“Why are they forcing the community to change?” she added.

…  [M]any in Westhampton Village — a diverse mix of Catholics, Protestants and Jews — say they fear the prospect of more Orthodox Jews moving in if the eruv is constructed. The mayor, Conrad Teller, estimated that perhaps 90 to 95 percent of Westhampton Village is now against it. “It’s divisive,” he said. “I believe they think somebody’s trying to push something down their throats.”

Storekeepers on Main Street have voiced practical concerns, because Orthodox Jews traditionally don’t spend money on the Sabbath. “Retail is hard enough as it is,” said Anick Darbellay, sitting in her dress shop on Friday. “I don’t want to have to shut down on Saturdays. Have you been to the Five Towns?” she asked, referring to an Orthodox Jewish enclave in Nassau County. “That’s what happened there.”

That’s just straight-up We Don’t Want You Here. It’s explicit bigotry, explicitly stated.

Kohen comments:

It’s absolutely bizarre — and very sad — that, rather than attempting to learn something about those whose beliefs are different, the majority population immediately acted like there was some sort of terrible threat to their country and their way of life.

Yep, the majority population perceives that a minority constitutes “some sort of terrible threat to their country and their way of life,” and so they impose legal restrictions against that minority, all the while trumping up disingenuous arguments that such restrictions against the freedom of the minority are necessary to protect the “religious liberty” of the majority. The very existence of the minority, the majority says, is “divisive.”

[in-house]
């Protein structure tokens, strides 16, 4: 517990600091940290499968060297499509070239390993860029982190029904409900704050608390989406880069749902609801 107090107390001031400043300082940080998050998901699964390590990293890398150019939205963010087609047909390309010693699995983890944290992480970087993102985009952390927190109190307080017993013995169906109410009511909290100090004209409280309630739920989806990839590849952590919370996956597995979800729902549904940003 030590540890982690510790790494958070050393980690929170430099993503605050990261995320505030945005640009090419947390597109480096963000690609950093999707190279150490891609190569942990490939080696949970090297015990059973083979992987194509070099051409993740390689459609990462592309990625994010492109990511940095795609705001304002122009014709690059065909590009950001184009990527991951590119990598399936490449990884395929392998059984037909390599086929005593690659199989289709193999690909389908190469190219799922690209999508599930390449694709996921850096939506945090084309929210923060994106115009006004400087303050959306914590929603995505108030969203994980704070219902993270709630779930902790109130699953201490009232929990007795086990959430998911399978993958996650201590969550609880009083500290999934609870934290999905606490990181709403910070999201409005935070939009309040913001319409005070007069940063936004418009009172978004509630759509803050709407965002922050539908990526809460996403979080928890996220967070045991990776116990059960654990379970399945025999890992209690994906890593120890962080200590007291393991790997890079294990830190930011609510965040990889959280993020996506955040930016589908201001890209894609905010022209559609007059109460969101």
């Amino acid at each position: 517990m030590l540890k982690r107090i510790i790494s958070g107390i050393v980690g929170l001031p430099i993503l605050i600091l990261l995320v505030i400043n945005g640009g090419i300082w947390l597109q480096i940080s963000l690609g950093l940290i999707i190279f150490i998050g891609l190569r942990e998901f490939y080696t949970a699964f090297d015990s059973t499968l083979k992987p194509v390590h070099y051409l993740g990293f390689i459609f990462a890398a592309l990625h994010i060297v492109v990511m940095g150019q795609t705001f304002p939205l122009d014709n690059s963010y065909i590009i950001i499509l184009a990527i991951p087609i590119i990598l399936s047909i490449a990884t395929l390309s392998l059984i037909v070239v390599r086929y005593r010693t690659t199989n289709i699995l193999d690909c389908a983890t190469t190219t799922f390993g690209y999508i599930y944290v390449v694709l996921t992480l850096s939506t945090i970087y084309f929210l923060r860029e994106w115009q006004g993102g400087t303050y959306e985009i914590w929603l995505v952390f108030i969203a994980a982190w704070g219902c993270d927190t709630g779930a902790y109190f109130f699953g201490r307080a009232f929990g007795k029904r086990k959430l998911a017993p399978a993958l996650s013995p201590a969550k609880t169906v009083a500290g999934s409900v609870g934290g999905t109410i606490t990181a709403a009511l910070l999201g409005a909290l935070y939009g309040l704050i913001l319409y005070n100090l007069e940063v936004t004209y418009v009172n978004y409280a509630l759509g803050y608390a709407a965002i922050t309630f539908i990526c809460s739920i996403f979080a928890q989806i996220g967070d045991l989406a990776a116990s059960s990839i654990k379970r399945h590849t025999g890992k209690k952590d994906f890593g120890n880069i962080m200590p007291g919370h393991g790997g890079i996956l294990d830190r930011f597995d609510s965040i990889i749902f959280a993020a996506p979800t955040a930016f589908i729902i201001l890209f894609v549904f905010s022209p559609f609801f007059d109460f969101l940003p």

The eruv is a legal fiction that allows Orthodox Jews to carry on the Sabbath. The “religious liberty” argument of the privileged majority is a legal fiction that allows them to impose their will on others while pretending they’re making a principled stand for freedom.

The former is benign and unobtrusive. The latter is not.

 

 

  • Abigail Nussbaum

    As an Israeli Jew, it’s hard for me to feel too much opprobrium at people who are distressed at the possibility that their community might become strongly Orthodox.  The problem with preaching tolerance in this case is that the Orthodox are rarely tolerant themselves.  As has already been pointed out in this thread, in certain, mixed communities in Israel, they’ve gone so far as to try to limit the ability of women – Orthodox and secular alike – to move freely in the public streets.  In communities with large Orthodox communities, businesses are often pressured to close on Saturdays, and forget about finding public transport on the weekends anywhere outside of Haifa (one of the few major cities in Israel with a large Arab community). 

    Now, that’s in Israel, where for political reasons religious fanaticism has enjoyed far too much indulgence for far too long.  Possibly Orthodox Jews in the US, or in this particular town, are less ambitious.  But that’s not what I’ve been hearing coming out of Brooklyn, where there have also been attempts to limit women’s freedom of movement and public transport on the Sabbath, and apparently the community discussed here has already seen its neighboring businesses forced to shut down on Saturdays.  There’s a difference between asking for accommodation for your religious beliefs (for example, specific hours during which the swimming pool is reserved for women, which we also have in Israel), and imposing those beliefs on everyone around you whether they want them or not.  In my experience, Orthodox Jews are usually after the latter.